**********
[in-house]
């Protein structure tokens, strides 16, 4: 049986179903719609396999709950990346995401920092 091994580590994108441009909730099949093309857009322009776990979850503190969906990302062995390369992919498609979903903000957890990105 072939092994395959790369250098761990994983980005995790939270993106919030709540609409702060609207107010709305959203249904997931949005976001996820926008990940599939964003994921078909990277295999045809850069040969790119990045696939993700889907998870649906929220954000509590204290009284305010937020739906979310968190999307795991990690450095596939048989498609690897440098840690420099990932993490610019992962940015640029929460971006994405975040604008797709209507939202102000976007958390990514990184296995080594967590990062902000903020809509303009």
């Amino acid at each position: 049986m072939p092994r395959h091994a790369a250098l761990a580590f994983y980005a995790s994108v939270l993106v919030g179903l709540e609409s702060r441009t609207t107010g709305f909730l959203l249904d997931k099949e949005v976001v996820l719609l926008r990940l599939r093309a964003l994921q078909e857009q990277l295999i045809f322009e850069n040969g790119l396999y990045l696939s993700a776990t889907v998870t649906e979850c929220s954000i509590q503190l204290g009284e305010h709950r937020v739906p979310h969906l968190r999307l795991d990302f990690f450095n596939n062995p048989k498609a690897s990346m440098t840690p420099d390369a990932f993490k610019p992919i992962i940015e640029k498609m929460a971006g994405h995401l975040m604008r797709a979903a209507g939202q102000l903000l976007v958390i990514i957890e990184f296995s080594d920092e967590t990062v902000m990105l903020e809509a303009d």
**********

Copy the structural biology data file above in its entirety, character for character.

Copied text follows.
[in-house]
């Protein structure tokens, strides 16, 4: 049986179903719609396999709950990346995401920092 091994580590994108441009909730099949093309857009322009776990979850503190969906990302062995390369992919498609979903903000957890990105 072939092994395959790369250098761990994983980005995790939270993106919030709540609409702060609207107010709305959203249904997931949005976001996820926008990940599939964003994921078909990277295999045809850069040969790119990045696939993700889907998870649906929220954000509590204290009284305010937020739906979310968190999307795991990690450095596939048989498609690897440098840690420099990932993490610019992962940015640029929460971006994405975040604008797709209507939202102000976007958390990514990184296995080594967590990062902000903020809509303009």
């Amino acid at each position: 049986m072939p092994r395959h091994a790369a250098l761990a580590f994983y980005a995790s994108v939270l993106v919030g179903l709540e609409s702060r441009t609207t107010g709305f909730l959203l249904d997931k099949e949005v976001v996820l719609l926008r990940l599939r093309a964003l994921q078909e857009q990277l295999i045809f322009e850069n040969g790119l396999y990045l696939s993700a776990t889907v998870t649906e979850c929220s954000i509590q503190l204290g009284e305010h709950r937020v739906p979310h969906l968190r999307l795991d990302f990690f450095n596939n062995p048989k498609a690897s990346m440098t840690p420099d390369a990932f993490k610019p992919i992962i940015e640029k498609m929460a971006g994405h995401l975040m604008r797709a979903a209507g939202q102000l903000l976007v958390i990514i957890e990184f296995s080594d920092e967590t990062v902000m990105l903020e809509a303009d």